Photo: Michael Macor / The Chronicle
As the 2018 James Beard Foundation awards ceremony unfolded this month, it quickly became clear that this year’s edition of the annual event — a formal affair likened to the Oscars of the food world — would be very different from those of the previous 28 years.
Dolester Miles, the black pastry chef at Highlands in Birmingham, Ala., was named the country’s best pastry chef.
Nina Compton of New Orleans, also black, took home the award for best chef in the southern region.
Rodney Scott, a black Charleston chef who specializes in barbecue, was named the best chef in the southeast region.
Edouardo Jordan, a black chef in Seattle, reached rarefied air by taking home not one but two of the coveted medals. He was named best chef in the northwest region for his modern restaurant, Salare, and then capped his evening by becoming the first black chef to win best new restaurant for his other Seattle spot, JuneBaby, an ode to Southern food.
And though she didn’t win, Mashama Bailey, the black chef of the Grey in Savannah, Ga., was the first African American woman to be nominated for the foundation’s highest individual honor: outstanding chef.
In all, the 2018 results were a dramatic pivot for the awards that have long favored European-centric chefs and restaurants, especially those of French or Italian inspiration. As recently as 2010, only 5 percent of the total nominees were chefs of color, according to an analysis by the online news site Mic. In both 2017 and 2018, more than 21 percent of the nominees were minorities.
As a byproduct, winners over the last 28 years have rarely been people of color. This year, that changed. The historic night spurred a wave of self-congratulatory behavior within the industry, as many applauded the foundation’s progressive view of black culinary talent, Southern food and the potential for minorities to excel on a national stage.
In the Bay Area, however, the response from black chefs has been more nuanced. Cautious, even. Since San Francisco, widely recognized as a global food mecca, has a notable dearth of black-owned restaurants, many black industry leaders said that while this year’s recognition is a positive step, it’s still difficult to imagine such national awards results having a direct impact on the Bay Area food landscape.
If the topic of the James Beard awards appeared to dominate food circles that first week of May, you wouldn’t know it at Alamar Kitchen in Oakland.
On most nights, the Oakland restaurant seems more trendy nightclub than traditional dining establishment: Hip-hop pours from the speakers as young, impeccably dressed black and brown people socialize over vibrant drinks at the crowded bar. The air around the restaurant often smells sweet with citrus and peppers, and the glass-lined dining room fills to near-capacity. The majority of the room’s light comes from the kitchen, where chef-owner Nelson German, an industry veteran of African American and Dominican descent, performs the yeoman task of feeding the late-night masses.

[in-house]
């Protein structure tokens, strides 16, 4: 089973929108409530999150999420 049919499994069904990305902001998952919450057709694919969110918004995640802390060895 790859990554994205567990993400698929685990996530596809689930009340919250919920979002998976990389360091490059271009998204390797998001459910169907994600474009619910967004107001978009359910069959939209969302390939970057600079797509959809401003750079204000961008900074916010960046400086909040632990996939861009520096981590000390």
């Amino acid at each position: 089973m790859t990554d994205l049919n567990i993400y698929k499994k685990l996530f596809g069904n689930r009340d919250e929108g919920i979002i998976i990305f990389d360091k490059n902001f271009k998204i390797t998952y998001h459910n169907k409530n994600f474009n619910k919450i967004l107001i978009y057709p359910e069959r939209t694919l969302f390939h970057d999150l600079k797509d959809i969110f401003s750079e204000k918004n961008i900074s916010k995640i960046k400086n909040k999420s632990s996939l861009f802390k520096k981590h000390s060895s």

Photo: Michael Macor / The Chronicle
Chef and owner Nelson German creates a Golden State of Mind cocktail at Alamar Kitchen in Oakland.
Chef and owner Nelson German creates a Golden State of Mind…
The raucous weekend atmosphere at Alamar is reminiscent of the vibe across town on 14th Street at Smellys Authentic Creole and Soul Food. Led by a black chef — East Oakland native Edward Wooley — the Creole pop-up has become perhaps the most popular restaurant in Oakland, a frequent hangout for famous musicians, athletes, actors and Oakland community leaders. The atmosphere is electric, and the lines are long.
Awards may be one benchmark for success in the food world, not to mention a springboard to fame, but black-owned restaurants like these have thrived despite a lack of mainstream recognition. These businesses have loyal followings, and the diners who are filling the space with energy share their flavorful escapades across multiple social media platforms. Their customers are not influenced by accolades hanging on walls.
“Places like mine, we’re adapting to what our diners want on a daily basis. That has nothing to do with awards,” Alamar’s German said. “What I tell every chef like me is to keep doing what you’re doing — keep pleasing your people — because they’re the ones who care about you at the end of the day.”
The sentiment is echoed by Nigel Jones, the chef who runs two popular Caribbean restaurants in the Bay Area: Kingston 11 in Oakland and Kaya in San Francisco.
“I think because black chefs are finding their own avenues to success, and determining their own popularity through things like social media, the old guard, the establishment, is starting to recognize that,” said Jones. “We don’t need awards to know our popularity.”
A common refrain from Bay Area chefs of color is that the 2018 James Beard awards were reminiscent of last year’s Academy Awards. While prior Oscar shows were widely criticized for a lack of diversity, a public outcry for better representation spurred change: The nominees for this year’s Academy Awards included more minorities than ever before, and a record number of black winners went home with hardware.